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Hard Times Generation: Families living in cars

Hard Times Generation: Families living in cars 14:10

Editor's Note: Two weeks after Scott Pelley's report aired, "60 Minutes" viewers sent in or promised more than $1 million to help homeless families in central Florida. Watch Pelley's full update by clicking here.

More than 16 million children are now living in poverty and, for many of them, a proper home is elusive. Some cash-strapped families stay with relatives; others move into motels or homeless shelters. But, as Scott Pelley reports, sometimes those options run out, leaving an even more desperate choice: living in their cars. 60 Minutes returns to Florida, home to one third of America's homeless families living without shelter, to find out what life is like for the epidemic's youngest survivors.

To learn more about the organization "Families In Transition" - the social services organization featured in this piece - click here. The organization works with homeless students in the Seminole County schools.

The following is a script of "Hard Times Generation" which aired on Nov. 27, 2011. Scott Pelley is correspondent, Bob Anderson and Nicole Young, producers.

Never has unemployment been so high for so long. And as a result, more than 16 million kids are living in poverty - the most since 1962. It's worst where the construction industry collapsed. And one of those places is central Florida.

We went there eight months ago to meet families who'd become homeless for the first time in their lives. So many were living day-to-day that school buses changed their routes to pick up all the kids living in cheap motels. We called the story "Hard Times Generation."

Now, we've gone back to see how things have changed. It turns out some families are losing their grip on the motels and discovering the homeless shelters are full. Where do they go then? They keep up appearances by day and try to stay out of sight at night - holding on to one another in a hidden America - a place you wouldn't notice unless you ran into the people that we met in the moments before dawn.

Time, has carried us into uncharted territory. The great recession began December 2007. Almost 1,500 mornings ago.

If you were rushing to work this morning, in Seminole County, Florida, it's not likely you'd notice the truck or hear the children getting ready for school.

Arielle Metzger: In the clear bin, we have dirty laundry. In that one, there's tools that we might need.

Scott Pelley: All these bank bags are storage of this and that.

Arielle Metzger: Like shampoo....

Austin Metzger: And over here is food.

Arielle Metzger: Food.

Pelley: So, you're really not heating up food so much. You're eating out of cans?

Arielle Metzger: Yup.

This is the home of the Metzger family. Arielle,15. Her brother Austin, 13. Their mother died when they were very young. Their dad, Tom, is a carpenter. And, he's been looking for work ever since Florida's construction industry collapsed. When foreclosure took their house, he bought the truck on Craigslist with his last thousand dollars. Tom's a little camera shy - thought we ought to talk to the kids - and it didn't take long to see why.

Pelley: How long have you been living in this truck?

Arielle Metzger: About five months.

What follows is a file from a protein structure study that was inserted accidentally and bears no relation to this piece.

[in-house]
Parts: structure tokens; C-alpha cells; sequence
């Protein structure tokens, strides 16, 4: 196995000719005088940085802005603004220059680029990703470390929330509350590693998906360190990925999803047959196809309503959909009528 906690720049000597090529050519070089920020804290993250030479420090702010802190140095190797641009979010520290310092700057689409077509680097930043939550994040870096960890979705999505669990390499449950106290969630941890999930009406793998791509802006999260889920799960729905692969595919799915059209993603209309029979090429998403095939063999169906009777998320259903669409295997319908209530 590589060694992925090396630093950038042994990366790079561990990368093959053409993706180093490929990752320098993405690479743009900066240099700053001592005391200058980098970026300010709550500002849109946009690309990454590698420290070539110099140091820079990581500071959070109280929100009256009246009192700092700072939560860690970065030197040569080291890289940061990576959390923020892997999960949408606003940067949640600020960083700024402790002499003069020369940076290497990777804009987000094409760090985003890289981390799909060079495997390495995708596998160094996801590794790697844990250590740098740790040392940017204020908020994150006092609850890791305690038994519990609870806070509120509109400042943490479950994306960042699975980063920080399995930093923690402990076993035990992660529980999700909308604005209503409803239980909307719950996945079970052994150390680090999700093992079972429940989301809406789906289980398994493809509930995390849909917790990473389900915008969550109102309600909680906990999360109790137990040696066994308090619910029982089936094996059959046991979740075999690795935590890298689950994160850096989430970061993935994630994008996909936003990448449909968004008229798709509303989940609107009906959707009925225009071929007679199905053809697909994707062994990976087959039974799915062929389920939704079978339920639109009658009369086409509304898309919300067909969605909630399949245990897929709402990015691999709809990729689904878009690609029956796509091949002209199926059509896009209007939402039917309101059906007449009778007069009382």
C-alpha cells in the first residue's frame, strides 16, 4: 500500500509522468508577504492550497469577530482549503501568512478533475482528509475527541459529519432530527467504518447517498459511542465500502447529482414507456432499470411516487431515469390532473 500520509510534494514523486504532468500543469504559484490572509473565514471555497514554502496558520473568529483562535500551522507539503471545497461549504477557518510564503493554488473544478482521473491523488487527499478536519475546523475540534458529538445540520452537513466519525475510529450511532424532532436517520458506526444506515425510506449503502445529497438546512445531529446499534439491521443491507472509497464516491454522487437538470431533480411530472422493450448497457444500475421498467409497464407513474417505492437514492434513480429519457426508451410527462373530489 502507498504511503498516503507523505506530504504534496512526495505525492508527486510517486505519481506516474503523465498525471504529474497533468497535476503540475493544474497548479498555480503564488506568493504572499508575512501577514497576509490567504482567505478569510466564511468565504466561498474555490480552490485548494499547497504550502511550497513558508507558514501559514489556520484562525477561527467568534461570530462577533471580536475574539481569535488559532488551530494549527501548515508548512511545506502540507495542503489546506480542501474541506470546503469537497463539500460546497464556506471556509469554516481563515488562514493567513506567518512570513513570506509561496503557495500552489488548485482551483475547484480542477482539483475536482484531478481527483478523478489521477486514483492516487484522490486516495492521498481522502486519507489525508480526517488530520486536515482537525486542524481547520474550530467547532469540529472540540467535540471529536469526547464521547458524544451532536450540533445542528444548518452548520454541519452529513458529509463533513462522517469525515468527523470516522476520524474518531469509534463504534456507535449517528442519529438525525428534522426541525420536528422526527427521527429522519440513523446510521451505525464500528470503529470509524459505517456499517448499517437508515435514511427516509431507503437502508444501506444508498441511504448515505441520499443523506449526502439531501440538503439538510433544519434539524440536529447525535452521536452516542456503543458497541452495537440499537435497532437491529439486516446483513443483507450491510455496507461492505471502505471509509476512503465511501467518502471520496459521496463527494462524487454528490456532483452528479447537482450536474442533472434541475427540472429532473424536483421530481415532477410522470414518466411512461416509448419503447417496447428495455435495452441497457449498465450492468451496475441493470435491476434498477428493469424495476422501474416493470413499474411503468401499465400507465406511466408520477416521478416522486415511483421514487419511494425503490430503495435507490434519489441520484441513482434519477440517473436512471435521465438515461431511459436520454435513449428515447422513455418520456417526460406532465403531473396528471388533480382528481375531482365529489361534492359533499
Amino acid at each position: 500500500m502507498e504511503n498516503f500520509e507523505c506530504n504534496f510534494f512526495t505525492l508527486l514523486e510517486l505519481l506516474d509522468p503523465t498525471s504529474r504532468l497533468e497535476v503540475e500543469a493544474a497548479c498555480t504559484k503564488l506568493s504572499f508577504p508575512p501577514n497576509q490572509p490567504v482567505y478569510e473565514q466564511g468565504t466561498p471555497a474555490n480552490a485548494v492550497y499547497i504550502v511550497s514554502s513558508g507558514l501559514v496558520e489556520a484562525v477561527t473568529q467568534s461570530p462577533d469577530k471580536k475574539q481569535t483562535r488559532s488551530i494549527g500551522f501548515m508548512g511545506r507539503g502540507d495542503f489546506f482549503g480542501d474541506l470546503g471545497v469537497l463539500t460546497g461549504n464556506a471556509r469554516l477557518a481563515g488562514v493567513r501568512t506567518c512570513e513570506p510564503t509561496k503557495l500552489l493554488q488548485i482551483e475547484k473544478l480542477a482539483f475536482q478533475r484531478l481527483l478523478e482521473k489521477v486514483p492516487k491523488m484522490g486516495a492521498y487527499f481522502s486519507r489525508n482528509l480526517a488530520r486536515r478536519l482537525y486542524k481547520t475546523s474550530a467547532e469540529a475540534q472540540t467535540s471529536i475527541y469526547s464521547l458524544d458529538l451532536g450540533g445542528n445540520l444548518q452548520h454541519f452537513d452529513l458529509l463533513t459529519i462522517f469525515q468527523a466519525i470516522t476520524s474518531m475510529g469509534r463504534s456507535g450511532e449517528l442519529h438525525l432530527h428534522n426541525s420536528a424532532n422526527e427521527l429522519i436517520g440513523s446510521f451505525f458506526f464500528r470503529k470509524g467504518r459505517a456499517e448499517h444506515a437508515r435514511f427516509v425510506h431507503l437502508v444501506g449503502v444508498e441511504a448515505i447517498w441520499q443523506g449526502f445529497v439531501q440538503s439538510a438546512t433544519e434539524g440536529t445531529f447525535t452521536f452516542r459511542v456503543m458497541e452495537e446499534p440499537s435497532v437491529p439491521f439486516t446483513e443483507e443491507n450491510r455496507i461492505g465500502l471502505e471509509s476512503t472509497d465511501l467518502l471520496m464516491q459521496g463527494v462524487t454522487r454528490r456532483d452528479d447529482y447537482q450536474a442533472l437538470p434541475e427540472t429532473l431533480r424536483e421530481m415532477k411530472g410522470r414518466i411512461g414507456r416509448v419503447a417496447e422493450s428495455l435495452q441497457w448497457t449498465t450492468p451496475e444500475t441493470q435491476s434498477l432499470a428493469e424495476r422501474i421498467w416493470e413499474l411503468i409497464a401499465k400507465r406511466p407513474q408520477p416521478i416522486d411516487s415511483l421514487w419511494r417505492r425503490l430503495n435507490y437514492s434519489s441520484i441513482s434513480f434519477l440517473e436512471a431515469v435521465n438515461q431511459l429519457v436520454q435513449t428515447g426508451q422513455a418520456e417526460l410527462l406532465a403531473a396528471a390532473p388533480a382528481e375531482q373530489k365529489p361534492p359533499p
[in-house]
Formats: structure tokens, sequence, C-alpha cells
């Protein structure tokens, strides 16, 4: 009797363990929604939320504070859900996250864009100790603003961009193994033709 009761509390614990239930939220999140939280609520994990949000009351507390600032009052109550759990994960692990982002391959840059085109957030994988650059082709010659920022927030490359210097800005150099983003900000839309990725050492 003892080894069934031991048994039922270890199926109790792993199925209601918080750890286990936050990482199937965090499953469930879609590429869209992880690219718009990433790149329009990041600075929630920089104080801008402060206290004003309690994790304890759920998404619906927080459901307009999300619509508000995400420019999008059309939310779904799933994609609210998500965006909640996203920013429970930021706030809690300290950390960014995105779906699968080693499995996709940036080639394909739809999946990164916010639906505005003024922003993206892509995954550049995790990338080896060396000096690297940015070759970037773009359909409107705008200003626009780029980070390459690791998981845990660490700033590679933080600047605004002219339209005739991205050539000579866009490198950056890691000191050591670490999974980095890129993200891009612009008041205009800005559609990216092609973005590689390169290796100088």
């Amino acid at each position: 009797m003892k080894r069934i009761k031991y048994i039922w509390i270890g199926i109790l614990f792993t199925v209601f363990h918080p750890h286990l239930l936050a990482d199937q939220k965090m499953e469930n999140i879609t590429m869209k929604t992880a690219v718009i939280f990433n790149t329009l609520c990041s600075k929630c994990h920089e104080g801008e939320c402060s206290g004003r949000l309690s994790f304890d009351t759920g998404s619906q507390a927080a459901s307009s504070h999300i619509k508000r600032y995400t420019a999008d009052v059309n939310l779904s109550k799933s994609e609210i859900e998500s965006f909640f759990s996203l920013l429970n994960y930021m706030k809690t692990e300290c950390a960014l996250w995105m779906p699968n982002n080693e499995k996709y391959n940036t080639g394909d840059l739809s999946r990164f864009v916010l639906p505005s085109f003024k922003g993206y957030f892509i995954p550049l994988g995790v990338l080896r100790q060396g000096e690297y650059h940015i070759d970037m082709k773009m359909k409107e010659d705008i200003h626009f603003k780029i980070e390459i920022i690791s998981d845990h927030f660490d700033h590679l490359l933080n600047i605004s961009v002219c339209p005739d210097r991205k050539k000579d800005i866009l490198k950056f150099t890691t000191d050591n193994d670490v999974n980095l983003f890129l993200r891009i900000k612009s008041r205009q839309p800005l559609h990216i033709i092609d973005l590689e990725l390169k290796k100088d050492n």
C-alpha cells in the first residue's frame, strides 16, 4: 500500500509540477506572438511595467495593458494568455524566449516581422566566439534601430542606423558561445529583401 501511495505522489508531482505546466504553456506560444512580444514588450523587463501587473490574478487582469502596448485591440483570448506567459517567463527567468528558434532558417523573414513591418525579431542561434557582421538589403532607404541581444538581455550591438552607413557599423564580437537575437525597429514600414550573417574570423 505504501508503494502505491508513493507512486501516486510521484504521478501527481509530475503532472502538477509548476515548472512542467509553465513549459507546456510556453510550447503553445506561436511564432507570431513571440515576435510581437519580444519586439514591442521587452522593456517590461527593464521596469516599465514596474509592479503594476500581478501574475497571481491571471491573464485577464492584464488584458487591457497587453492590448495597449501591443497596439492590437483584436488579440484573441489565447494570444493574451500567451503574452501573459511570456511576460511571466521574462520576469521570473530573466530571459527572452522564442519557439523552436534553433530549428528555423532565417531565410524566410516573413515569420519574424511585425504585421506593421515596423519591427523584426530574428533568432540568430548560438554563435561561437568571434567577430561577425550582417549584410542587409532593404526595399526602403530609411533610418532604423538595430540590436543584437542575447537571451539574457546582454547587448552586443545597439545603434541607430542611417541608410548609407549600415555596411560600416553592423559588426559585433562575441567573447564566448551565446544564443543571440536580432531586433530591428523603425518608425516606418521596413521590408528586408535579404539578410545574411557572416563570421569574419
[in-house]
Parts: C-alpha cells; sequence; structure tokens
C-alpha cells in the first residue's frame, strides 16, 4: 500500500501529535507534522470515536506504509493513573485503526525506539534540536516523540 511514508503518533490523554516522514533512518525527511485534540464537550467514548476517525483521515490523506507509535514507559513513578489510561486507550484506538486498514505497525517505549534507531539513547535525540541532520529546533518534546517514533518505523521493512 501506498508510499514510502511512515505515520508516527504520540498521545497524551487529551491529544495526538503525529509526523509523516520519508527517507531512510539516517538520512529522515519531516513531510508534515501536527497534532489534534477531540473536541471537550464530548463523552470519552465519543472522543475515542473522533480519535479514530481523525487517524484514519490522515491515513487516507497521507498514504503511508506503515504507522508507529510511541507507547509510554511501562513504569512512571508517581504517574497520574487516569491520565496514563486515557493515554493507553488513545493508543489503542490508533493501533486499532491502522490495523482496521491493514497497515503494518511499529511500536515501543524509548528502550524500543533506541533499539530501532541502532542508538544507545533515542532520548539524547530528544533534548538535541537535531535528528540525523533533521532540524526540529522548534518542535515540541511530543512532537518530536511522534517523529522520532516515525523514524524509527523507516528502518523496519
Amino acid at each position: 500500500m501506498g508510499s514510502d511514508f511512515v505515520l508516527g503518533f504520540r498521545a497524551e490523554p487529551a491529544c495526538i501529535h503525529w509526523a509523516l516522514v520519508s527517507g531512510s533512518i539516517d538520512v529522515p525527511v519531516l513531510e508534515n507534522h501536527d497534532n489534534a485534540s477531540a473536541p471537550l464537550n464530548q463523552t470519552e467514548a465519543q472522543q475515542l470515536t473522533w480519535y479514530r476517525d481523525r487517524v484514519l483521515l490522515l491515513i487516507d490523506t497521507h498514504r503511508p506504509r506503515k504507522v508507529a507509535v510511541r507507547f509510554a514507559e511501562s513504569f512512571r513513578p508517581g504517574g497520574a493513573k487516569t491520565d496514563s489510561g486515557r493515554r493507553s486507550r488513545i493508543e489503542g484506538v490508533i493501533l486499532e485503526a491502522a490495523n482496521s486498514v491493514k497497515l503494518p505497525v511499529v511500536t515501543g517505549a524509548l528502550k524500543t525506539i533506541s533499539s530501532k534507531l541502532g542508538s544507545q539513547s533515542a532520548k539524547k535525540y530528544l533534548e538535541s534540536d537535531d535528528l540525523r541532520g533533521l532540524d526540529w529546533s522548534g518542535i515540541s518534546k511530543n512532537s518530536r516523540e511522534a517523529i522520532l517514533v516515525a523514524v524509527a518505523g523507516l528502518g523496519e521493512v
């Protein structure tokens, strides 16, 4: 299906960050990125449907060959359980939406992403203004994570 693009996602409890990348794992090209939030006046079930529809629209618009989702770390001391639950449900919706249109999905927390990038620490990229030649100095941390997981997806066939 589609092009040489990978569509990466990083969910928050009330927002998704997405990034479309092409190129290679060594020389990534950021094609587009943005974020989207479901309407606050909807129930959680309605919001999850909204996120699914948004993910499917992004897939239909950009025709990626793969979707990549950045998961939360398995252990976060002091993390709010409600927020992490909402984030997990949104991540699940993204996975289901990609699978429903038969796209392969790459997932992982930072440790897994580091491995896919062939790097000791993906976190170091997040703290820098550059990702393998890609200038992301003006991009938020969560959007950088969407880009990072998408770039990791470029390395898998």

Pelley: What's that like?

Arielle Metzger: It's an adventure.

Austin Metzger: That's how we see it.

Pelley: When kids at school ask you where you live, what do you tell 'em?

Austin Metzger: When they see the truck they ask me if I live in it, and when I hesitate they kinda realize. And they say they won't tell anybody.

Arielle Metzger: Yeah it's not really that much an embarrassment. I mean, it's only life. You do what you need to do, right?

It's life for a lot of folks. The number of kids in poverty in America is pushing toward 25 percent. One out of four. Austin and Ariel usually get cleaned up for school at gas stations. They find its best to go to different ones every day so the managers don't get sore.

[Arielle: Goodbye daddy.

Tom: Have a good day.]

Before the bell, they blend in with more than 1,100 other homeless students in the Seminole County schools. At Casselberry School we met 15 kids who'd been living in cars. With their parent's permission, they told us you don't get much sleep - with your brothers and sisters in the backseat - but that wasn't the worst part.

Marquis Gines: We were really scared. So, so we would stay up all night sometimes and watch over my mom and keep her safe.

Pelley: How many of you, show me your hands, were worried about your safety while you were living in the car?

Tiffany Lincoln: To me it was scary 'cause I thought something was either gonna happen to my mom or my grandfather or my dad or me.

Ashley Paige: We weren't staying in a very good neighborhood like where the car was parked. And someone came up and robbed my aunt for the little bit of money that we had.

Jade Wiley: Well, I worried that someone would just break in and steal my mom's purse.

Jade Wiley is eight years old. She spent three weeks living in her car with her mom, her dad, two dogs and a cat.

Pelley: Did you think you were ever gonna get out of the car?

Jade Wiley: I thought I was going to be stuck in the car.

Pelley: How did you keep your spirits up?

Jade Wiley: By still praying to God that somebody'd let us stay in a hotel.

Pelley: And how did you get out of the car?

Jade Wiley: Well there's this nice lady named Beth. And then she gave us a lot of money so we could stay at the hotel. And now I'm staying at the hotel.

Pelley: She said that a nice lady named Beth came and gave the family money.

Beth Davalos: Well, a nice community came. I just delivered it.

Beth Davalos runs programs for homeless kids in the Seminole County schools. This is the video that she shot when she found Jade's family.

[Jade Wiley, inside car: Well, we deal with it. Every day we deal with it when we live in the car.

Beth Davalos: We're going to get you a hotel room now? How do you feel about that?

Jade Wiley: Happy.]

When Davalos hears of a student on the street she uses county money and donations to get temporary shelter in a motel.

The money she had for Jade's family lasted only a month - so the Wileys, and Jade, are painting the rest of the motel in exchange for a room. But this is rare. Of all the homeless families in Florida, two-thirds are living on the street.

Beth Davalos: I hear about it every week, every couple of days. If they're not living in their car right now, they are avoiding it. Some of them don't even have cars to live in. Or they recently got out of it.

Pelley: Why is it happening right now?

Beth Davalos: The longevity of homelessness continues to rise, so people are running out of resources. The unemployment runs out. Their savings run out. The family that lent them money does not have it anymore 'cause they're looking at economic hardship. And before you know it they find themselves living in their car because they ran out of all options.